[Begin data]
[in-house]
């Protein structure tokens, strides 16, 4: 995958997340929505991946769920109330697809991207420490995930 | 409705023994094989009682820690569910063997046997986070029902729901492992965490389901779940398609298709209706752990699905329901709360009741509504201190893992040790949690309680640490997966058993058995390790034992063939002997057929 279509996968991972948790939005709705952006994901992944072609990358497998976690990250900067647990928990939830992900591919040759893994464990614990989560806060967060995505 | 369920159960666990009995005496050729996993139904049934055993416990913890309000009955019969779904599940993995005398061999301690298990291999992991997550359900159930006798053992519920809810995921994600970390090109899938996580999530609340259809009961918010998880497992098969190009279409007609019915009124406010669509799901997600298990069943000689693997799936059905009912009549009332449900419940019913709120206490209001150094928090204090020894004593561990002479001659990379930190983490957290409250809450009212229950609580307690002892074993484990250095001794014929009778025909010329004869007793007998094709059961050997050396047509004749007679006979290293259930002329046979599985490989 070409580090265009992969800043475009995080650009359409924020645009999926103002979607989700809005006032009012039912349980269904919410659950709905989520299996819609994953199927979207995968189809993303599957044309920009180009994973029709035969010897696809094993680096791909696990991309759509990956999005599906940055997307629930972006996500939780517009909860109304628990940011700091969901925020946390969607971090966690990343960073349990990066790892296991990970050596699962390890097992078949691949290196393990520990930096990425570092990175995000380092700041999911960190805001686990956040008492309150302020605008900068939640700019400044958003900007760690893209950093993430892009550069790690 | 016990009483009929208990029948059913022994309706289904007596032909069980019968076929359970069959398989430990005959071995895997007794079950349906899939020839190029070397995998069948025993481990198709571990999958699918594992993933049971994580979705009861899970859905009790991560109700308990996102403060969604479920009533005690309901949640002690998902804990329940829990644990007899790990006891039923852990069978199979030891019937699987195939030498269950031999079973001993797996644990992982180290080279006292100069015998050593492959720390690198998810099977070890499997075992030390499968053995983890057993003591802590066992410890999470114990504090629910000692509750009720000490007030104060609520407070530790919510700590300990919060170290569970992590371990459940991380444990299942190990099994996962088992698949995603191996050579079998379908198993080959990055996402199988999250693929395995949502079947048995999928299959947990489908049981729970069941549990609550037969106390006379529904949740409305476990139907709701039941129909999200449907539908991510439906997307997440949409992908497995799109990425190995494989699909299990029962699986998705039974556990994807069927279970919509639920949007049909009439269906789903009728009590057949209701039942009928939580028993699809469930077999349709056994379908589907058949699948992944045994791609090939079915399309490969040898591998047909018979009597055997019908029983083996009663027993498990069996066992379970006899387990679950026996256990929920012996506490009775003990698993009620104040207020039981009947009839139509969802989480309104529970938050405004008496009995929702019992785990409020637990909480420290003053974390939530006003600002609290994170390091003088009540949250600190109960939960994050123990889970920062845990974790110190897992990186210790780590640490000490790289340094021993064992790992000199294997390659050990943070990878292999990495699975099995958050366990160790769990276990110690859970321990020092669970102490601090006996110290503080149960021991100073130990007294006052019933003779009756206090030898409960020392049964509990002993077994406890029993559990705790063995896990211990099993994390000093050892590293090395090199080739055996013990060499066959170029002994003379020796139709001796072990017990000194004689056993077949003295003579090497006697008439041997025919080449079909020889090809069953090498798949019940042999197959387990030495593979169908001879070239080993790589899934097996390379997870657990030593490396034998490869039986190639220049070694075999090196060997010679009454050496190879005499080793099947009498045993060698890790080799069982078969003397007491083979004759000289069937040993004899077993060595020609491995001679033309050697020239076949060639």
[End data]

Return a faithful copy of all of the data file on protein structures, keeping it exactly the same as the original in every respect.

[in-house]
């Protein structure tokens, strides 16, 4: 995958997340929505991946769920109330697809991207420490995930 | 409705023994094989009682820690569910063997046997986070029902729901492992965490389901779940398609298709209706752990699905329901709360009741509504201190893992040790949690309680640490997966058993058995390790034992063939002997057929 279509996968991972948790939005709705952006994901992944072609990358497998976690990250900067647990928990939830992900591919040759893994464990614990989560806060967060995505 | 369920159960666990009995005496050729996993139904049934055993416990913890309000009955019969779904599940993995005398061999301690298990291999992991997550359900159930006798053992519920809810995921994600970390090109899938996580999530609340259809009961918010998880497992098969190009279409007609019915009124406010669509799901997600298990069943000689693997799936059905009912009549009332449900419940019913709120206490209001150094928090204090020894004593561990002479001659990379930190983490957290409250809450009212229950609580307690002892074993484990250095001794014929009778025909010329004869007793007998094709059961050997050396047509004749007679006979290293259930002329046979599985490989 070409580090265009992969800043475009995080650009359409924020645009999926103002979607989700809005006032009012039912349980269904919410659950709905989520299996819609994953199927979207995968189809993303599957044309920009180009994973029709035969010897696809094993680096791909696990991309759509990956999005599906940055997307629930972006996500939780517009909860109304628990940011700091969901925020946390969607971090966690990343960073349990990066790892296991990970050596699962390890097992078949691949290196393990520990930096990425570092990175995000380092700041999911960190805001686990956040008492309150302020605008900068939640700019400044958003900007760690893209950093993430892009550069790690 | 016990009483009929208990029948059913022994309706289904007596032909069980019968076929359970069959398989430990005959071995895997007794079950349906899939020839190029070397995998069948025993481990198709571990999958699918594992993933049971994580979705009861899970859905009790991560109700308990996102403060969604479920009533005690309901949640002690998902804990329940829990644990007899790990006891039923852990069978199979030891019937699987195939030498269950031999079973001993797996644990992982180290080279006292100069015998050593492959720390690198998810099977070890499997075992030390499968053995983890057993003591802590066992410890999470114990504090629910000692509750009720000490007030104060609520407070530790919510700590300990919060170290569970992590371990459940991380444990299942190990099994996962088992698949995603191996050579079998379908198993080959990055996402199988999250693929395995949502079947048995999928299959947990489908049981729970069941549990609550037969106390006379529904949740409305476990139907709701039941129909999200449907539908991510439906997307997440949409992908497995799109990425190995494989699909299990029962699986998705039974556990994807069927279970919509639920949007049909009439269906789903009728009590057949209701039942009928939580028993699809469930077999349709056994379908589907058949699948992944045994791609090939079915399309490969040898591998047909018979009597055997019908029983083996009663027993498990069996066992379970006899387990679950026996256990929920012996506490009775003990698993009620104040207020039981009947009839139509969802989480309104529970938050405004008496009995929702019992785990409020637990909480420290003053974390939530006003600002609290994170390091003088009540949250600190109960939960994050123990889970920062845990974790110190897992990186210790780590640490000490790289340094021993064992790992000199294997390659050990943070990878292999990495699975099995958050366990160790769990276990110690859970321990020092669970102490601090006996110290503080149960021991100073130990007294006052019933003779009756206090030898409960020392049964509990002993077994406890029993559990705790063995896990211990099993994390000093050892590293090395090199080739055996013990060499066959170029002994003379020796139709001796072990017990000194004689056993077949003295003579090497006697008439041997025919080449079909020889090809069953090498798949019940042999197959387990030495593979169908001879070239080993790589899934097996390379997870657990030593490396034998490869039986190639220049070694075999090196060997010679009454050496190879005499080793099947009498045993060698890790080799069982078969003397007491083979004759000289069937040993004899077993060595020609491995001679033309050697020239076949060639």